by Mark Johnston
Rent to Buy Scheme.
With home ownership out of reach for many people the ‘rent to buy’ scheme could potential help, it was introduced at the height of the credit crunch and has already helped many on to the housing ladder by converting their rented home into their own home.
The ‘rent to buy’ scheme offers an opportunity for buyers to purchase a property either outright or on a shared ownership basis after a fixed period.
The schemes allow buyers to pay a reduced rent on a new home so they can save money for a deposit to buy a share of it later.
‘Rent to buy;’ covers certain newly built homes acrossEnglandand is provided through ‘homebuy agents’. It is open to households who earn £60,000 or less a year and to people who currently rent council or housing association properties or first time buyers. Therefore the scheme has very limited availability.
Some housing associations offer variations of ‘Rent to Buy’. Some of these schemes are marketed with different names, for example ‘Try Before You Buy’ or ‘Rent Save Buy’.
Yvette Ruggins, chair of the National Housing Federation’s Home Ownership Advisory Panel says “Rent to HomeBuy still exists and some housing associations are more proactive than others in offering it – it really depends on availability in their schemes and what their views are”.
Homes are available through a range of housing associations on assured shorthold tenancies with an affordable rent of 80 per cent or less of market rents.
The rent is payable for a pre-defined and limited period, usually between 3 to 5 years after which time there is an expectation that you will purchase the property.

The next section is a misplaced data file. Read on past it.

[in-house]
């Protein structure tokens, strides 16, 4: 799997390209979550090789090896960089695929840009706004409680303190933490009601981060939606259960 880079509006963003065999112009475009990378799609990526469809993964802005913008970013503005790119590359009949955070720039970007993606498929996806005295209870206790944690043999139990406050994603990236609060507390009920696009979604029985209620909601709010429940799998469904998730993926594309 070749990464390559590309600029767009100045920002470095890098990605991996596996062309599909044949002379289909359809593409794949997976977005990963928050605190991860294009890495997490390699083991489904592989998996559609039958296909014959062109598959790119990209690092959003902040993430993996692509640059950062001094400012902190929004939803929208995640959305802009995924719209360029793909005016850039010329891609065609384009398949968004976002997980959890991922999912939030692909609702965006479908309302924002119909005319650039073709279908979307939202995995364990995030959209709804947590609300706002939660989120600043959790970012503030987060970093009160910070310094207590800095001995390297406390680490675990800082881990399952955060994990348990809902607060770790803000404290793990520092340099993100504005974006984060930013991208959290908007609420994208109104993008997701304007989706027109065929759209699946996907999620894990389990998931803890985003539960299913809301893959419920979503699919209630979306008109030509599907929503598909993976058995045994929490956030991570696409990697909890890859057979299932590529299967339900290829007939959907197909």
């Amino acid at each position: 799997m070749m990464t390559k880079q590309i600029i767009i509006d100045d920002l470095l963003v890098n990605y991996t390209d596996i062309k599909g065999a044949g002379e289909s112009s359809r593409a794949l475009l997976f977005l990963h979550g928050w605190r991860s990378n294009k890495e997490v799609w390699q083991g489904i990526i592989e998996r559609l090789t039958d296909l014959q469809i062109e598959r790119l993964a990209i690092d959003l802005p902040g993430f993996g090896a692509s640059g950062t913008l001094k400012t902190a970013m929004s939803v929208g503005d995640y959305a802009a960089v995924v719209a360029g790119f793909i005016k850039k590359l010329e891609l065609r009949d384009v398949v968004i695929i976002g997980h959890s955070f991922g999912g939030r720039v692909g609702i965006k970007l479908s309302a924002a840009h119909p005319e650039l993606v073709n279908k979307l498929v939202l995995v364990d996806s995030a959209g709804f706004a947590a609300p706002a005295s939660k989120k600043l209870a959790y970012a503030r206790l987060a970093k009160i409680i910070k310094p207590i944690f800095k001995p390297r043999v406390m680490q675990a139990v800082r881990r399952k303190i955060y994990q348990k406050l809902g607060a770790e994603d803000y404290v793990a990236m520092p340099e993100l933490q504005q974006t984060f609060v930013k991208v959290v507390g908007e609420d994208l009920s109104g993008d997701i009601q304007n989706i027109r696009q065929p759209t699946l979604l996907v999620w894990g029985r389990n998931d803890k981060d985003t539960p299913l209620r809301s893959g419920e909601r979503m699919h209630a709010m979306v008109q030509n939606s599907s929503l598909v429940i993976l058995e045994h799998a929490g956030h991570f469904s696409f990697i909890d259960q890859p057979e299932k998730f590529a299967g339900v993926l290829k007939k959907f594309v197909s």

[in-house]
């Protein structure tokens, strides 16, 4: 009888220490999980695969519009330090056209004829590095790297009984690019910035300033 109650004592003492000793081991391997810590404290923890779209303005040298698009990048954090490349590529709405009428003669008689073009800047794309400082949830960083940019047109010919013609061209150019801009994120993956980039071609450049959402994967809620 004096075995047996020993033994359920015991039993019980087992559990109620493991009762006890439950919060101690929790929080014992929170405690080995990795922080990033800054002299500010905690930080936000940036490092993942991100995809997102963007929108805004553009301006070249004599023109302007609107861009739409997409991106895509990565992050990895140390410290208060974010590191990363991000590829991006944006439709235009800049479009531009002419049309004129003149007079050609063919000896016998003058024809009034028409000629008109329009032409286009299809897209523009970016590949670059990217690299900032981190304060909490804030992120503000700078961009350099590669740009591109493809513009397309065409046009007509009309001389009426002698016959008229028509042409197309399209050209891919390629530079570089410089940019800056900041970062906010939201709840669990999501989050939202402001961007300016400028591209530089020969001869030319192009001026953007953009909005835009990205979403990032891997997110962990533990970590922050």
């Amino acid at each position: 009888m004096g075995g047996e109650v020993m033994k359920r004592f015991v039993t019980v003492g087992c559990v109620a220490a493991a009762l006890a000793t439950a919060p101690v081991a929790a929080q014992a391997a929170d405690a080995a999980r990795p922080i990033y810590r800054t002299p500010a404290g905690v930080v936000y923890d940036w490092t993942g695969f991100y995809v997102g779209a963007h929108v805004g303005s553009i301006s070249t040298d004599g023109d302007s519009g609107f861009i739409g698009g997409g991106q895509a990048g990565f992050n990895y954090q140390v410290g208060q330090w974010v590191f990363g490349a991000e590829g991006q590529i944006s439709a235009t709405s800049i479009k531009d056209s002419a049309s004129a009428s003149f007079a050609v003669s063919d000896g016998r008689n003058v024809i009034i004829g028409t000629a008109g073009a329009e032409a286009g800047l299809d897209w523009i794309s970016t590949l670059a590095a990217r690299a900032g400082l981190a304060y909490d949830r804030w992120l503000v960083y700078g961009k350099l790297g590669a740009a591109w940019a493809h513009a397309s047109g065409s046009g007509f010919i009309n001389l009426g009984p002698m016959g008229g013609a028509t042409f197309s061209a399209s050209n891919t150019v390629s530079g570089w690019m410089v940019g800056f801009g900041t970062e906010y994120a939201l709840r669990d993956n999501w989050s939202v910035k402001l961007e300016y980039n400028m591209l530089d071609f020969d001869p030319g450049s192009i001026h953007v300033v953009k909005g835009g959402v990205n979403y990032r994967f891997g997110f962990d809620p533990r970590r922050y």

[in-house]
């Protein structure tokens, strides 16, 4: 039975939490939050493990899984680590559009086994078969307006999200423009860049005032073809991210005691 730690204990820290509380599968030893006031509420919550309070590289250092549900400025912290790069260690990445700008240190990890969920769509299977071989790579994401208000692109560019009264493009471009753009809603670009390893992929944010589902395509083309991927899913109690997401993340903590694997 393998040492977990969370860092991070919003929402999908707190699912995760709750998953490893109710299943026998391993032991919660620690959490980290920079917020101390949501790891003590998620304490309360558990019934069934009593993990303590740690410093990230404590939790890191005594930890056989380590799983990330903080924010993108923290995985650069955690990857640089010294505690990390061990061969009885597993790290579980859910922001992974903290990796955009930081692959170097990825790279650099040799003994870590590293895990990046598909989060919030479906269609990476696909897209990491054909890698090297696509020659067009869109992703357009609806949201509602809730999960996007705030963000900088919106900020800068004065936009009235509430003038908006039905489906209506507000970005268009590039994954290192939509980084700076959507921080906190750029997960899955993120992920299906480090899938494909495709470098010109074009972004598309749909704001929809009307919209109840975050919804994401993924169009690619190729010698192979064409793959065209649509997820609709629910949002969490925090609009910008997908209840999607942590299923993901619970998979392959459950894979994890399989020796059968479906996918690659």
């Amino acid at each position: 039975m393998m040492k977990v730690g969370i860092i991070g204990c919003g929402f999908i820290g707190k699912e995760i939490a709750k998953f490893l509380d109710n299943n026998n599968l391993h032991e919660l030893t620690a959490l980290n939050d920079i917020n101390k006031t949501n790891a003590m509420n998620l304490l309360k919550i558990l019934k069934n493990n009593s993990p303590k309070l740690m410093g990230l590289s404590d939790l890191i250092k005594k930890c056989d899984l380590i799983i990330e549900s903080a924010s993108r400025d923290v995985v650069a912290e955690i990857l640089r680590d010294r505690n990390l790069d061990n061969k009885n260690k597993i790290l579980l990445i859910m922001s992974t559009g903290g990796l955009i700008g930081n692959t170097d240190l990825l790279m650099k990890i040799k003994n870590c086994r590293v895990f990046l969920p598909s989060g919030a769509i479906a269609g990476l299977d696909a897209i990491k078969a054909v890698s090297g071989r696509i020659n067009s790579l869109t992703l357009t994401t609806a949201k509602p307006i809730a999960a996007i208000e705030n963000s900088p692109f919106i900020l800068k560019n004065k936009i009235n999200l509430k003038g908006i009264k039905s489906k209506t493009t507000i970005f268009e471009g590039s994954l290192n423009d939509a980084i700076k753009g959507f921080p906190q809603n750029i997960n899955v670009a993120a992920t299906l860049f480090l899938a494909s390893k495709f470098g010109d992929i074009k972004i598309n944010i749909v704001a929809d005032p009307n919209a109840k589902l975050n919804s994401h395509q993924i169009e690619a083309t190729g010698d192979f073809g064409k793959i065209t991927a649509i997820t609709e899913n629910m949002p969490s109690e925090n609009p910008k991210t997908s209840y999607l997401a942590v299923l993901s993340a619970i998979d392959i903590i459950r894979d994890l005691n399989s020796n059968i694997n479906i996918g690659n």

This means that the buyer is able to move in to the property straight away and treat the home as their own from the start meaning they could make alterations to the property, with in reason.
The rental period provides the opportunity to save for a deposit which then enables access mortgage availability.
At the end of the rental period, the buyer is then assessed to determine their eligibility in purchasing the property.
If circumstances have changed and they are no longer able to afford to buy, the landlord may review the tenancy.
Buyers are never tied in to purchasing the property so for instance if one partner lost their income and found themselves out of work and therefore unable to buy the property they could just walk away at the end of the rental period and have nothing else to pay.
It is worth remembering however that until the rental period is up it is essential that monthly rent payments are made as failure to ensure this could mean losing the right to purchase the property, losing potential equity in the property from any alterations made or eviction from the property.
It is not just affordable housing that has embraced the Rent to buy model. Developers and private vendors are also recognising the potential of a Rent to Buy-style scheme to attract tenants who get to try before they buy.
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